‘A Stretch’: Judge Denies Mike Lindell’s Plea to Get Phone Back

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A federal judge has denied MyPillow CEO Mike Lindell’s request to get his phone back a week after it was seized by the FBI at a Hardee’s drive-thru.

District Judge Eric Tostrud, a Trump appointee, denied Lindell’s request to stop the FBI from searching his phone as part of an investigation into the alleged manipulation of voting machines in Colorado.

Lindell asked for a temporary restraining order that would prevent the FBI from “taking any action.” Judge Tostrud ruled that Lindell’s evidence did not show that his rights had been violated and said the pillow master did not provide proper answers or evidence to the legal questions necessary to make such a request.

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The motion was filed by Lindell’s attorney Alan Dershowitz, who told Law and Crime’s Sidebar channel that while he “agrees with [Lindell] on very little,” he says, “is critical for people on my side of the political fence – Biden supporters – to hold the Justice Department accountable for trying to attack our political enemies.”

In his filing, Lindell said the Justice Department’s order and method of confiscation in obtaining the phone violated his First, Fourth and Fifth Amendment rights. However, Judge Tostrud ruled that a temporary restraining order is an “extraordinary remedy”. He said “absent a clear answer” to rule 41g, which refers to federal criminal procedure 41(g), he could not approve the order. The rule states that “the court must receive evidence on any matter of fact necessary to rule on the motion.”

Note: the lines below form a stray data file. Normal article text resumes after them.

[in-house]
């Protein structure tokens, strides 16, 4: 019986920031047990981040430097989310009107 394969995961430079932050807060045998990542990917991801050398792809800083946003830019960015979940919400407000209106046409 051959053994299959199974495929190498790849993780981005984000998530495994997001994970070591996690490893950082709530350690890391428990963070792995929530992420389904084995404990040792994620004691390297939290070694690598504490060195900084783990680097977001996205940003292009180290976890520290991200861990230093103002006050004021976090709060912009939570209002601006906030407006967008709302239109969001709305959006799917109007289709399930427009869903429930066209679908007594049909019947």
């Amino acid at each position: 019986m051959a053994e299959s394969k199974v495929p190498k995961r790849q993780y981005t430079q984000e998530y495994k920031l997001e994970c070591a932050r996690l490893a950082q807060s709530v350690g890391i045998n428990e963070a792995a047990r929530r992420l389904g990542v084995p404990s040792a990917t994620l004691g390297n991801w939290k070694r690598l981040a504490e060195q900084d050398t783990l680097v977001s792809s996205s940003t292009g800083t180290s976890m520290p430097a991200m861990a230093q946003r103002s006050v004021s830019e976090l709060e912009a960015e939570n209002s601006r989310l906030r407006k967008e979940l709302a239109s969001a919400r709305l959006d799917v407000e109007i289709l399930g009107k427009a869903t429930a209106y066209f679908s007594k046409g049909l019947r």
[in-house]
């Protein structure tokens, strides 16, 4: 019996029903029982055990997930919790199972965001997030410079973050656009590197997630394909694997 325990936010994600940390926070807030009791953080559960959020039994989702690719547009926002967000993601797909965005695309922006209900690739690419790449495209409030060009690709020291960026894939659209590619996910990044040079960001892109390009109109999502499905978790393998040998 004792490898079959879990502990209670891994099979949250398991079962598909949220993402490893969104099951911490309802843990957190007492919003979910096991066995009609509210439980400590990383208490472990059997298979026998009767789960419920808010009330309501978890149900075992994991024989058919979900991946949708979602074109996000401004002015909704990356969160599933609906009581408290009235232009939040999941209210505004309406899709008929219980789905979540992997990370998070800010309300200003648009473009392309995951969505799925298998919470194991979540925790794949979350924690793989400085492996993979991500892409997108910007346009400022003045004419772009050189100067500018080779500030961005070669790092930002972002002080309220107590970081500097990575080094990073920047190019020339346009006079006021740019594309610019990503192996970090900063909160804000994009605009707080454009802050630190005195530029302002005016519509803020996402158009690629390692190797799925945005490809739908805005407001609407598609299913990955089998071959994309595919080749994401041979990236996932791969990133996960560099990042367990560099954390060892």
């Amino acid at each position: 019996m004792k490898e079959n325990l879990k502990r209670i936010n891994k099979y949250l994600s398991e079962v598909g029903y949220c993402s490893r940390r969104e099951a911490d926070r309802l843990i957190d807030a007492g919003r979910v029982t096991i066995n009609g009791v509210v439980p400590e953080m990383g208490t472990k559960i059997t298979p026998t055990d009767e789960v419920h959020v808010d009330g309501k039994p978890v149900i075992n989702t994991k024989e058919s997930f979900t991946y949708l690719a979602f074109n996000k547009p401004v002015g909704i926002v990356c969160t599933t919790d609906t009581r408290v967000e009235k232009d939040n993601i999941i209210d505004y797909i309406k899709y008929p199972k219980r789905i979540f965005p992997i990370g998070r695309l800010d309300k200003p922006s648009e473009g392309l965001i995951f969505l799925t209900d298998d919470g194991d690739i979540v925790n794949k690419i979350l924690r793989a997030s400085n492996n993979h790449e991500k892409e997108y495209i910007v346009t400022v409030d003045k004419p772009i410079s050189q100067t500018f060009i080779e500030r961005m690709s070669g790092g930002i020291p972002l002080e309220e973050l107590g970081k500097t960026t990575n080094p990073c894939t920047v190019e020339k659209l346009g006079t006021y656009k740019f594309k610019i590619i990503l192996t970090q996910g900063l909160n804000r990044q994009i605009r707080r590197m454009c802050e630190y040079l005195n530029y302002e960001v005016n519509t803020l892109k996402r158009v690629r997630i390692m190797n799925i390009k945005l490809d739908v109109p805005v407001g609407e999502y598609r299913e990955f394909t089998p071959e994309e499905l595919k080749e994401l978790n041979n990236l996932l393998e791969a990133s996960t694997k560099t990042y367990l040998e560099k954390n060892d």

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Judge Tostrud said: “It would be tiresome to grant an exemption under this rule if the moving parties do not explain anywhere how the procedural framework and substantive standards of the rule support the request.”

He continued: “Whether Rule 41(g) requires the return of the cell phone is not clear, and that is an understatement.”

The judge also noted Wednesday’s ruling by the 11th Circuit Court of Appeals, which overturned Judge Aileen Cannon’s injunction regarding the approximately 100 classified-marked documents seized from the Mar-A-Lago residence of former President Donald Trump, destroyed and significantly reworked. Judge Tostrud noted similarities in the Trump case:

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“[W]If the owner of seized property seeks injunctive relief for the return of property while the case is under investigation (i.e. before criminal charges are filed), the court must also weigh the government’s interest in preserving the property against the owner’s right to return it.”

Tostrud eventually ordered Lindell’s side to “contact the court to obtain a hearing date”. A briefing schedule, he said, will then be drawn up.

Lindell has not been charged with any crime.

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